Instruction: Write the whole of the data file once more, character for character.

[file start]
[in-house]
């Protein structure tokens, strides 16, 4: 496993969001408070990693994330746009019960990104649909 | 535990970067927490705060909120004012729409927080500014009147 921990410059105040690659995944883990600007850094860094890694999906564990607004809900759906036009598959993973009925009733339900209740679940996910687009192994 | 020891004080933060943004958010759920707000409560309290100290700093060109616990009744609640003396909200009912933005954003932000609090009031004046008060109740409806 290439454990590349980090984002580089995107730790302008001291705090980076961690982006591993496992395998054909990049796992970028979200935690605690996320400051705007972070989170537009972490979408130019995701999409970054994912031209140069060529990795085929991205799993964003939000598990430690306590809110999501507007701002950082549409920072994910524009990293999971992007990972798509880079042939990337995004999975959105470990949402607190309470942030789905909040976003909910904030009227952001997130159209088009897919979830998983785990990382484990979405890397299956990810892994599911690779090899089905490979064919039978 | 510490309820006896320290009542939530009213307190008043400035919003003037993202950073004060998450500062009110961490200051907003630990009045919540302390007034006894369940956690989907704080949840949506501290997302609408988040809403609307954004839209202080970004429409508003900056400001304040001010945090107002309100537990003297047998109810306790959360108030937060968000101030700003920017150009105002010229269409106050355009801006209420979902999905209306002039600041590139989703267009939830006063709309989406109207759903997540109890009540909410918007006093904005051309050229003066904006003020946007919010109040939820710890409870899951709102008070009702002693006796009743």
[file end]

[in-house]
């Protein structure tokens, strides 16, 4: 496993969001408070990693994330746009019960990104649909 | 535990970067927490705060909120004012729409927080500014009147 921990410059105040690659995944883990600007850094860094890694999906564990607004809900759906036009598959993973009925009733339900209740679940996910687009192994 | 020891004080933060943004958010759920707000409560309290100290700093060109616990009744609640003396909200009912933005954003932000609090009031004046008060109740409806 290439454990590349980090984002580089995107730790302008001291705090980076961690982006591993496992395998054909990049796992970028979200935690605690996320400051705007972070989170537009972490979408130019995701999409970054994912031209140069060529990795085929991205799993964003939000598990430690306590809110999501507007701002950082549409920072994910524009990293999971992007990972798509880079042939990337995004999975959105470990949402607190309470942030789905909040976003909910904030009227952001997130159209088009897919979830998983785990990382484990979405890397299956990810892994599911690779090899089905490979064919039978 | 510490309820006896320290009542939530009213307190008043400035919003003037993202950073004060998450500062009110961490200051907003630990009045919540302390007034006894369940956690989907704080949840949506501290997302609408988040809403609307954004839209202080970004429409508003900056400001304040001010945090107002309100537990003297047998109810306790959360108030937060968000101030700003920017150009105002010229269409106050355009801006209420979902999905209306002039600041590139989703267009939830006063709309989406109207759903997540109890009540909410918007006093904005051309050229003066904006003020946007919010109040939820710890409870899951709102008070009702002693006796009743």